Floating Leaves Tea Home ---Shiuwen's Blog!

Thursday, July 22, 2010

Jin Xuan - Milk Oolong

Many people have asked me about Milk Oolong (AKA Jin Xuan oolong). The Jin Xuan varietal of tea plants has been said to carry a natural milk flavor. At least 15 years ago (or longer), I had my first taste of Milk Oolong in Taiwan. I remember it was special and that I liked it.

A tea friend told me that there was one year that Milk Oolong won a very special and highly-regarded prize in a Taiwanese tea competition, after which, more and more people asked for this kind of tea. Some dishonest merchants and farmers saw that they could make a lot of money by blending some milk flavoring with the tea. Newspapers and the TV news reported on the many fake Milk Oolong teas and over time, people forgot about this tea.

Nowadays in Taiwan, I rarely hear people talking about Milk Oolong, and when I do, it is usually not a local resident that is looking for this tea. I have asked many tea farmers and tea people why Jin Xuan can't produce the natural milk flavor anymore. No one seems to know the answer to this question.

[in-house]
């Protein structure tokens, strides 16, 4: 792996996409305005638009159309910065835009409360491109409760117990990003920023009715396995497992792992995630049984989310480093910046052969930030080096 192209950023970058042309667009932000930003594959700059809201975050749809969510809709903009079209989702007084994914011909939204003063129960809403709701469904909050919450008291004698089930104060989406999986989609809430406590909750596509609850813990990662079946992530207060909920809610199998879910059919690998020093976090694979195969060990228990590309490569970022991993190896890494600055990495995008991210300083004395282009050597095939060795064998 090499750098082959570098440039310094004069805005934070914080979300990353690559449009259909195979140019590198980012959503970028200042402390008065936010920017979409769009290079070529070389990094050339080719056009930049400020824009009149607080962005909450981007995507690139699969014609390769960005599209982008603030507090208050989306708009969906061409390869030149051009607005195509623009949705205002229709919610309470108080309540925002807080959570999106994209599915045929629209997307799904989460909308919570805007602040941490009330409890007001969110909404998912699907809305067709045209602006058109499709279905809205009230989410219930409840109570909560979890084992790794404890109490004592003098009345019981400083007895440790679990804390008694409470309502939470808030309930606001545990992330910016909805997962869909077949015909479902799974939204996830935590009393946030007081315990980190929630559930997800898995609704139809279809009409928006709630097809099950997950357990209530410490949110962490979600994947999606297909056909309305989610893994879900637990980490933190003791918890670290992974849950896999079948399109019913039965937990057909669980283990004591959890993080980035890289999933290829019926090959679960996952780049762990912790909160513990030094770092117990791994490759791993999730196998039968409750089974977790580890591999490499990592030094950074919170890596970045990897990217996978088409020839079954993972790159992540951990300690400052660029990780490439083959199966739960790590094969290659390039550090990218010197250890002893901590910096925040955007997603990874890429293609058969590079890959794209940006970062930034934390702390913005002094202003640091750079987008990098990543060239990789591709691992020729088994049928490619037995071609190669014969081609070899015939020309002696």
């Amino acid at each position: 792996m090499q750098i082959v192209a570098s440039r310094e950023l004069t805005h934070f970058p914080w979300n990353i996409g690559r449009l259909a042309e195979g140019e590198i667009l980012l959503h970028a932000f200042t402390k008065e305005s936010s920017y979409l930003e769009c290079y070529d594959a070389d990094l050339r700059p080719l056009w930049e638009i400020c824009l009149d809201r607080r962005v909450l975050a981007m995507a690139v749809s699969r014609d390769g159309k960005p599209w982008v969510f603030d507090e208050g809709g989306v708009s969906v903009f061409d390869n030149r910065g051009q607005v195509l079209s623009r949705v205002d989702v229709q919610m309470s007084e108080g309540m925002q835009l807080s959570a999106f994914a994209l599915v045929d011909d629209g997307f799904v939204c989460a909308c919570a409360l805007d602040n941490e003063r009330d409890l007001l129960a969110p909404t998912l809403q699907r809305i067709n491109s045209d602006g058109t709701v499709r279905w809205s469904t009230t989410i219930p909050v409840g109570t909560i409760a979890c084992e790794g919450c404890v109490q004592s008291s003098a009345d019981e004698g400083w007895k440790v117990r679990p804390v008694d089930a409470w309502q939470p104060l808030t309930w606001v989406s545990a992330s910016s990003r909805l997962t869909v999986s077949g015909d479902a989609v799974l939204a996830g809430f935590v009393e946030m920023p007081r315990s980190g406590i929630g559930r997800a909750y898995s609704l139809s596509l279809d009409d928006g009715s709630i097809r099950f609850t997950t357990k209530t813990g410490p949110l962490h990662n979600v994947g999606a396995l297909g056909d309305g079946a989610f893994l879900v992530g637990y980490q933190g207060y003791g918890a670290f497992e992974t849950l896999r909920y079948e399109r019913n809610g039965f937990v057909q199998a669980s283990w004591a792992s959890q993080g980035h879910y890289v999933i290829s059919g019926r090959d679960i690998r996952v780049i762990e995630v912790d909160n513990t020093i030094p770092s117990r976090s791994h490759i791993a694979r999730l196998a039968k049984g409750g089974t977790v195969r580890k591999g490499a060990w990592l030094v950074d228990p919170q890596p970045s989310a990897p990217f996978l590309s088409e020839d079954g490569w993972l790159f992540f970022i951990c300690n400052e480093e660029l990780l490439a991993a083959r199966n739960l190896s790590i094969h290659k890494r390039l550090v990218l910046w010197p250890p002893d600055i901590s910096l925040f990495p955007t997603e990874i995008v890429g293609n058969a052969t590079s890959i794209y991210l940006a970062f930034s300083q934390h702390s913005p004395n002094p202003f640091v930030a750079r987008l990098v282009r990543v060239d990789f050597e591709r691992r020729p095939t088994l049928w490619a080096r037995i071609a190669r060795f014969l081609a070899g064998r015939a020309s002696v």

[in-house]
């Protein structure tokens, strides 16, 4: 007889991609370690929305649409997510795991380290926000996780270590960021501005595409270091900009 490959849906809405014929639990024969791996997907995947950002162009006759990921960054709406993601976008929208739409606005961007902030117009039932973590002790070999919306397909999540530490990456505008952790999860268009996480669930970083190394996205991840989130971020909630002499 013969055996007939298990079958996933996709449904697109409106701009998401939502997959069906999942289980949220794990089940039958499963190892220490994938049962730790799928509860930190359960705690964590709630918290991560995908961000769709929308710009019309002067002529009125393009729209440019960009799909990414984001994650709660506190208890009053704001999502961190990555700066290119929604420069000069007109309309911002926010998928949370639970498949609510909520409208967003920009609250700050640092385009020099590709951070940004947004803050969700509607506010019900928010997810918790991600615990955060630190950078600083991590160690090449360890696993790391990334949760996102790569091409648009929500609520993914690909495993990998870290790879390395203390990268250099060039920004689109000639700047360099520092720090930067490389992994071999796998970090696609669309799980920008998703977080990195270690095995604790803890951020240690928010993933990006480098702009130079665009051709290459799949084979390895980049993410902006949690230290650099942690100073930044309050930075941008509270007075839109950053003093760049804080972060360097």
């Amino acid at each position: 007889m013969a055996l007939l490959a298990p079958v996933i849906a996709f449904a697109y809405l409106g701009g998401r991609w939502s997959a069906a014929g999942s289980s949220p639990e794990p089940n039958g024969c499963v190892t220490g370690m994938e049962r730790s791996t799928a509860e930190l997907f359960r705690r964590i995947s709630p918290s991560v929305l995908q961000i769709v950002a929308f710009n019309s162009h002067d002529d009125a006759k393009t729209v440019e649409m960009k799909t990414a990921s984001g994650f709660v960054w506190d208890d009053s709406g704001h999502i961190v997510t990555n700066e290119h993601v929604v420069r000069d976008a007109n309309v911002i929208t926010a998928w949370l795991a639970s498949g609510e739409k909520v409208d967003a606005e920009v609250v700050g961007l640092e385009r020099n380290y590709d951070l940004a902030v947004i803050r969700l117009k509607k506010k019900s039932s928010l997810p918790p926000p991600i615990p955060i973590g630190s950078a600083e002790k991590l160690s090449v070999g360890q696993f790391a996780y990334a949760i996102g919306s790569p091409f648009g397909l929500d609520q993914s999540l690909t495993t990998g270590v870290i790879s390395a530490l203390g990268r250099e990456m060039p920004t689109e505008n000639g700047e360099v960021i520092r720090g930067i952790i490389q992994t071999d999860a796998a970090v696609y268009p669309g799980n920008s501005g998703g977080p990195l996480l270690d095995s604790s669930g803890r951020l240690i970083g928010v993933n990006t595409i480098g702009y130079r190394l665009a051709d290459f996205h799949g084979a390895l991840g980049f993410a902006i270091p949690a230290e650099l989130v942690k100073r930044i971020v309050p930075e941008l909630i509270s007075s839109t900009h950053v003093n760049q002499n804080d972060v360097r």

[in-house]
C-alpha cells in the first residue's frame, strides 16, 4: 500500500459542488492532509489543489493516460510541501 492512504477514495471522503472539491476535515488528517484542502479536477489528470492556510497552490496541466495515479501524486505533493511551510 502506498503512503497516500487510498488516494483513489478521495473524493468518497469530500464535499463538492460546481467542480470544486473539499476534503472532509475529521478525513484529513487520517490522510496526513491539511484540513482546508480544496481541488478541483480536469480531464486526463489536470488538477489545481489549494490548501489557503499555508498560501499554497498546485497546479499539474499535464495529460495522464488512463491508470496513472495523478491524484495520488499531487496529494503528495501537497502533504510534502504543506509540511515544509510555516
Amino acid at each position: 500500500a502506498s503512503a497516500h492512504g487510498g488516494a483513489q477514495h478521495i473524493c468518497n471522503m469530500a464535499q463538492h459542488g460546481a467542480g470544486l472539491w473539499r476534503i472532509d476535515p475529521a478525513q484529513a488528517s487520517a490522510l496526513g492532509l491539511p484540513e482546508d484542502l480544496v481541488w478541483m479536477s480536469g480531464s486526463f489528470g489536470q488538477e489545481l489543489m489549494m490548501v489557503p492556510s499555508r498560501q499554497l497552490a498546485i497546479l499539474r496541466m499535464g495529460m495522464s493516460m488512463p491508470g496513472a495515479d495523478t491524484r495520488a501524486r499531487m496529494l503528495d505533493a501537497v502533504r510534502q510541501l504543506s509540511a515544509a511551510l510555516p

In the past two years, some customers have brought over various Milk Oolongs for me to try. It has been very disappointing to find such strong milk additives in those tea samples. I am not trying to prove that all Milk Oolong is bad, since I did have some good experiences with it in the past. Before you purchase one, you might want to ask the tea merchant if it's a blended one, and if she is honest, she will tell also teach you how to tell the difference between a genuine Milk Oolong and a fake one with milk flavoring.

Wednesday, July 07, 2010

Iced Teas

Finally, summer has arrived in Seattle! I can't tell you how excited I am! I just learned that the east coast has been baking for many days now. Many Chinese people believe that drinking hot tea can cool a person down. If you disagree, how about having some nice cold teas on a hot summer day?

I am addicted to my Aged Baozhong, especially when it's cold brewed. I put some leaves in a glass jar, put some room temperature water in it and waited until the liquid turned brown. That's when I know it's ready. It's fruity, sweet, and refreshing. Throughout the day, I will keep adding water as I drink the cold-brewed tea and it tastes very good this way.

Lots of green teas are also suitable for cold brew, or you can quickly brew up some hot tea and pour it over a cup of ice cubes. They are all very thirst-quenching and refreshing.